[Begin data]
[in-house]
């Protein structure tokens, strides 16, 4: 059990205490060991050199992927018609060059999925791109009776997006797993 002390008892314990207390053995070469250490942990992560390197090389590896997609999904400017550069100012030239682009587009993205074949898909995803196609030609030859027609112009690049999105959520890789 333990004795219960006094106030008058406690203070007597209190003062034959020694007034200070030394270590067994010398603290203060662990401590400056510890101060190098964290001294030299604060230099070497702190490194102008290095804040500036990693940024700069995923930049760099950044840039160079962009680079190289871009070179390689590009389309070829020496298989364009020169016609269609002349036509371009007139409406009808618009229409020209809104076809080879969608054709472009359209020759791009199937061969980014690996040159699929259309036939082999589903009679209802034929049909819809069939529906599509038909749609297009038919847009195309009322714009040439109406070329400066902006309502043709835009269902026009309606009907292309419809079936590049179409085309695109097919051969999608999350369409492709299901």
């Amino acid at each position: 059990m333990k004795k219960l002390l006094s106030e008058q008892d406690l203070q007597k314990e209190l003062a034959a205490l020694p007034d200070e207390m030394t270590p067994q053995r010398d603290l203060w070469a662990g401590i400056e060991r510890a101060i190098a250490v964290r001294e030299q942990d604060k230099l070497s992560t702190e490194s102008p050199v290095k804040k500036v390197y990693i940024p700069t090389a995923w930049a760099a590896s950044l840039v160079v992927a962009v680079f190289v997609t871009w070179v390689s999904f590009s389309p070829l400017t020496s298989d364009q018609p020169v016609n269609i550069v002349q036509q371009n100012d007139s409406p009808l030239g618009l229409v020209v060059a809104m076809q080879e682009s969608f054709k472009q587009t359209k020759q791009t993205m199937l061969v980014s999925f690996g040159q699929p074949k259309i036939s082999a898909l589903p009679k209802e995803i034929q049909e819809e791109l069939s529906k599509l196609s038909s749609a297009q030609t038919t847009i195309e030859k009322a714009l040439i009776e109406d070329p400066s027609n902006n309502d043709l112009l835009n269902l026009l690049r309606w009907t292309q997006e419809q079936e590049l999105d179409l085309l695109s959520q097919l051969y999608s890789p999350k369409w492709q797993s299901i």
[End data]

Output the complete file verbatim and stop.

[in-house]
């Protein structure tokens, strides 16, 4: 059990205490060991050199992927018609060059999925791109009776997006797993 002390008892314990207390053995070469250490942990992560390197090389590896997609999904400017550069100012030239682009587009993205074949898909995803196609030609030859027609112009690049999105959520890789 333990004795219960006094106030008058406690203070007597209190003062034959020694007034200070030394270590067994010398603290203060662990401590400056510890101060190098964290001294030299604060230099070497702190490194102008290095804040500036990693940024700069995923930049760099950044840039160079962009680079190289871009070179390689590009389309070829020496298989364009020169016609269609002349036509371009007139409406009808618009229409020209809104076809080879969608054709472009359209020759791009199937061969980014690996040159699929259309036939082999589903009679209802034929049909819809069939529906599509038909749609297009038919847009195309009322714009040439109406070329400066902006309502043709835009269902026009309606009907292309419809079936590049179409085309695109097919051969999608999350369409492709299901």
């Amino acid at each position: 059990m333990k004795k219960l002390l006094s106030e008058q008892d406690l203070q007597k314990e209190l003062a034959a205490l020694p007034d200070e207390m030394t270590p067994q053995r010398d603290l203060w070469a662990g401590i400056e060991r510890a101060i190098a250490v964290r001294e030299q942990d604060k230099l070497s992560t702190e490194s102008p050199v290095k804040k500036v390197y990693i940024p700069t090389a995923w930049a760099a590896s950044l840039v160079v992927a962009v680079f190289v997609t871009w070179v390689s999904f590009s389309p070829l400017t020496s298989d364009q018609p020169v016609n269609i550069v002349q036509q371009n100012d007139s409406p009808l030239g618009l229409v020209v060059a809104m076809q080879e682009s969608f054709k472009q587009t359209k020759q791009t993205m199937l061969v980014s999925f690996g040159q699929p074949k259309i036939s082999a898909l589903p009679k209802e995803i034929q049909e819809e791109l069939s529906k599509l196609s038909s749609a297009q030609t038919t847009i195309e030859k009322a714009l040439i009776e109406d070329p400066s027609n902006n309502d043709l112009l835009n269902l026009l690049r309606w009907t292309q997006e419809q079936e590049l999105d179409l085309l695109s959520q097919l051969y999608s890789p999350k369409w492709q797993s299901i």